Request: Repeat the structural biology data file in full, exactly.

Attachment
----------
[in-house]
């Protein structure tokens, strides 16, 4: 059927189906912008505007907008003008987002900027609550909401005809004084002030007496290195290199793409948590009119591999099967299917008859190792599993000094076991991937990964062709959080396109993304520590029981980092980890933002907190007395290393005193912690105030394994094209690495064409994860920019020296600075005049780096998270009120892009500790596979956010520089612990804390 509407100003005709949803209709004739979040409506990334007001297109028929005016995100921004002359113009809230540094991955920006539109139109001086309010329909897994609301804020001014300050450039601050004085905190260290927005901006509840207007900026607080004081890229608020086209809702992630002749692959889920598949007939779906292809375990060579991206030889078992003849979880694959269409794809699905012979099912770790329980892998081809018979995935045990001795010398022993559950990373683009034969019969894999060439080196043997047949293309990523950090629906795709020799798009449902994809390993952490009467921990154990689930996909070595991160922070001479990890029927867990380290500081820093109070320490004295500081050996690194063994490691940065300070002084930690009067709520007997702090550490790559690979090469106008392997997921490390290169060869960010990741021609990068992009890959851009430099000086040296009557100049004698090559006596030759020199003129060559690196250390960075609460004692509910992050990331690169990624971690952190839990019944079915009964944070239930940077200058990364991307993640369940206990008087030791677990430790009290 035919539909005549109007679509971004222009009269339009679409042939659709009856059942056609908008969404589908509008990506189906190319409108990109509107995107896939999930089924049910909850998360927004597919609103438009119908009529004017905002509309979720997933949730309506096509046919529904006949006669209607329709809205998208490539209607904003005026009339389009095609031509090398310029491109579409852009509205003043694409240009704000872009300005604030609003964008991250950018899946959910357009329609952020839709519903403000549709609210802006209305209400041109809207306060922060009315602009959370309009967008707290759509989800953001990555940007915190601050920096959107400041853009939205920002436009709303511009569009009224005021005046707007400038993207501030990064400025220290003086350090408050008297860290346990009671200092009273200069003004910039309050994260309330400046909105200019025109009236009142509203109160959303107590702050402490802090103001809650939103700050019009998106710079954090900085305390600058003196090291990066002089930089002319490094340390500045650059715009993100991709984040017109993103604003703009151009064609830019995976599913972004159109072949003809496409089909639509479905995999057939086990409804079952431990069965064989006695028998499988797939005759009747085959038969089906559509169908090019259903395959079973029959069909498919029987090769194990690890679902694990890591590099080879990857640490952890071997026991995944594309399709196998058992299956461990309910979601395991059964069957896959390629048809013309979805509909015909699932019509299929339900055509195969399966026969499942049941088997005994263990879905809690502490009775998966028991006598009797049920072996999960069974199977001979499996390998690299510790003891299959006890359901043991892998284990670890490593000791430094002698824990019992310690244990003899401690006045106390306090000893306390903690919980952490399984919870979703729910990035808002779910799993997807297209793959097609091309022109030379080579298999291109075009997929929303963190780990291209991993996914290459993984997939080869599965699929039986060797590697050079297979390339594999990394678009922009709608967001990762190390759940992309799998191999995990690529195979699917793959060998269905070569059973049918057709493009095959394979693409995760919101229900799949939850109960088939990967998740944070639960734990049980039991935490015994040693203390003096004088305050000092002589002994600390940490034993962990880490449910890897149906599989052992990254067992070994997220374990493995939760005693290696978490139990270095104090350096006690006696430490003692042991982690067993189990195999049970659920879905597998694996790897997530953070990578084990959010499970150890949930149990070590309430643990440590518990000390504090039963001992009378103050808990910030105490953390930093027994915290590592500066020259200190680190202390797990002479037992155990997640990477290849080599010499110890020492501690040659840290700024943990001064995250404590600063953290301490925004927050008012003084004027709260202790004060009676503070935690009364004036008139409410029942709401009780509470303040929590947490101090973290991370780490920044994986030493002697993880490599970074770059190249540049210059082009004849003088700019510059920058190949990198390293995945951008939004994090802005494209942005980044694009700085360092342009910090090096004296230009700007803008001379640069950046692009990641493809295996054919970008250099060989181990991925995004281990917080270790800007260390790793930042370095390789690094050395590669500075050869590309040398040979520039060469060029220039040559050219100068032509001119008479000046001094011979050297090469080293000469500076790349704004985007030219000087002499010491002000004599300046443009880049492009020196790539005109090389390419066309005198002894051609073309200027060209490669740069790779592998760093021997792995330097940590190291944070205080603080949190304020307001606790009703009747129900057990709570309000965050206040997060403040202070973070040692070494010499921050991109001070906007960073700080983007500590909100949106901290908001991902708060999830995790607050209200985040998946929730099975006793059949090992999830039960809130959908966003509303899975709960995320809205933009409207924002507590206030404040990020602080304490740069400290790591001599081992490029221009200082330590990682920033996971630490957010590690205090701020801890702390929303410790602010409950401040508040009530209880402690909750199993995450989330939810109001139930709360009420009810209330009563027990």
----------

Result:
[in-house]
């Protein structure tokens, strides 16, 4: 059927189906912008505007907008003008987002900027609550909401005809004084002030007496290195290199793409948590009119591999099967299917008859190792599993000094076991991937990964062709959080396109993304520590029981980092980890933002907190007395290393005193912690105030394994094209690495064409994860920019020296600075005049780096998270009120892009500790596979956010520089612990804390 509407100003005709949803209709004739979040409506990334007001297109028929005016995100921004002359113009809230540094991955920006539109139109001086309010329909897994609301804020001014300050450039601050004085905190260290927005901006509840207007900026607080004081890229608020086209809702992630002749692959889920598949007939779906292809375990060579991206030889078992003849979880694959269409794809699905012979099912770790329980892998081809018979995935045990001795010398022993559950990373683009034969019969894999060439080196043997047949293309990523950090629906795709020799798009449902994809390993952490009467921990154990689930996909070595991160922070001479990890029927867990380290500081820093109070320490004295500081050996690194063994490691940065300070002084930690009067709520007997702090550490790559690979090469106008392997997921490390290169060869960010990741021609990068992009890959851009430099000086040296009557100049004698090559006596030759020199003129060559690196250390960075609460004692509910992050990331690169990624971690952190839990019944079915009964944070239930940077200058990364991307993640369940206990008087030791677990430790009290 035919539909005549109007679509971004222009009269339009679409042939659709009856059942056609908008969404589908509008990506189906190319409108990109509107995107896939999930089924049910909850998360927004597919609103438009119908009529004017905002509309979720997933949730309506096509046919529904006949006669209607329709809205998208490539209607904003005026009339389009095609031509090398310029491109579409852009509205003043694409240009704000872009300005604030609003964008991250950018899946959910357009329609952020839709519903403000549709609210802006209305209400041109809207306060922060009315602009959370309009967008707290759509989800953001990555940007915190601050920096959107400041853009939205920002436009709303511009569009009224005021005046707007400038993207501030990064400025220290003086350090408050008297860290346990009671200092009273200069003004910039309050994260309330400046909105200019025109009236009142509203109160959303107590702050402490802090103001809650939103700050019009998106710079954090900085305390600058003196090291990066002089930089002319490094340390500045650059715009993100991709984040017109993103604003703009151009064609830019995976599913972004159109072949003809496409089909639509479905995999057939086990409804079952431990069965064989006695028998499988797939005759009747085959038969089906559509169908090019259903395959079973029959069909498919029987090769194990690890679902694990890591590099080879990857640490952890071997026991995944594309399709196998058992299956461990309910979601395991059964069957896959390629048809013309979805509909015909699932019509299929339900055509195969399966026969499942049941088997005994263990879905809690502490009775998966028991006598009797049920072996999960069974199977001979499996390998690299510790003891299959006890359901043991892998284990670890490593000791430094002698824990019992310690244990003899401690006045106390306090000893306390903690919980952490399984919870979703729910990035808002779910799993997807297209793959097609091309022109030379080579298999291109075009997929929303963190780990291209991993996914290459993984997939080869599965699929039986060797590697050079297979390339594999990394678009922009709608967001990762190390759940992309799998191999995990690529195979699917793959060998269905070569059973049918057709493009095959394979693409995760919101229900799949939850109960088939990967998740944070639960734990049980039991935490015994040693203390003096004088305050000092002589002994600390940490034993962990880490449910890897149906599989052992990254067992070994997220374990493995939760005693290696978490139990270095104090350096006690006696430490003692042991982690067993189990195999049970659920879905597998694996790897997530953070990578084990959010499970150890949930149990070590309430643990440590518990000390504090039963001992009378103050808990910030105490953390930093027994915290590592500066020259200190680190202390797990002479037992155990997640990477290849080599010499110890020492501690040659840290700024943990001064995250404590600063953290301490925004927050008012003084004027709260202790004060009676503070935690009364004036008139409410029942709401009780509470303040929590947490101090973290991370780490920044994986030493002697993880490599970074770059190249540049210059082009004849003088700019510059920058190949990198390293995945951008939004994090802005494209942005980044694009700085360092342009910090090096004296230009700007803008001379640069950046692009990641493809295996054919970008250099060989181990991925995004281990917080270790800007260390790793930042370095390789690094050395590669500075050869590309040398040979520039060469060029220039040559050219100068032509001119008479000046001094011979050297090469080293000469500076790349704004985007030219000087002499010491002000004599300046443009880049492009020196790539005109090389390419066309005198002894051609073309200027060209490669740069790779592998760093021997792995330097940590190291944070205080603080949190304020307001606790009703009747129900057990709570309000965050206040997060403040202070973070040692070494010499921050991109001070906007960073700080983007500590909100949106901290908001991902708060999830995790607050209200985040998946929730099975006793059949090992999830039960809130959908966003509303899975709960995320809205933009409207924002507590206030404040990020602080304490740069400290790591001599081992490029221009200082330590990682920033996971630490957010590690205090701020801890702390929303410790602010409950401040508040009530209880402690909750199993995450989330939810109001139930709360009420009810209330009563027990």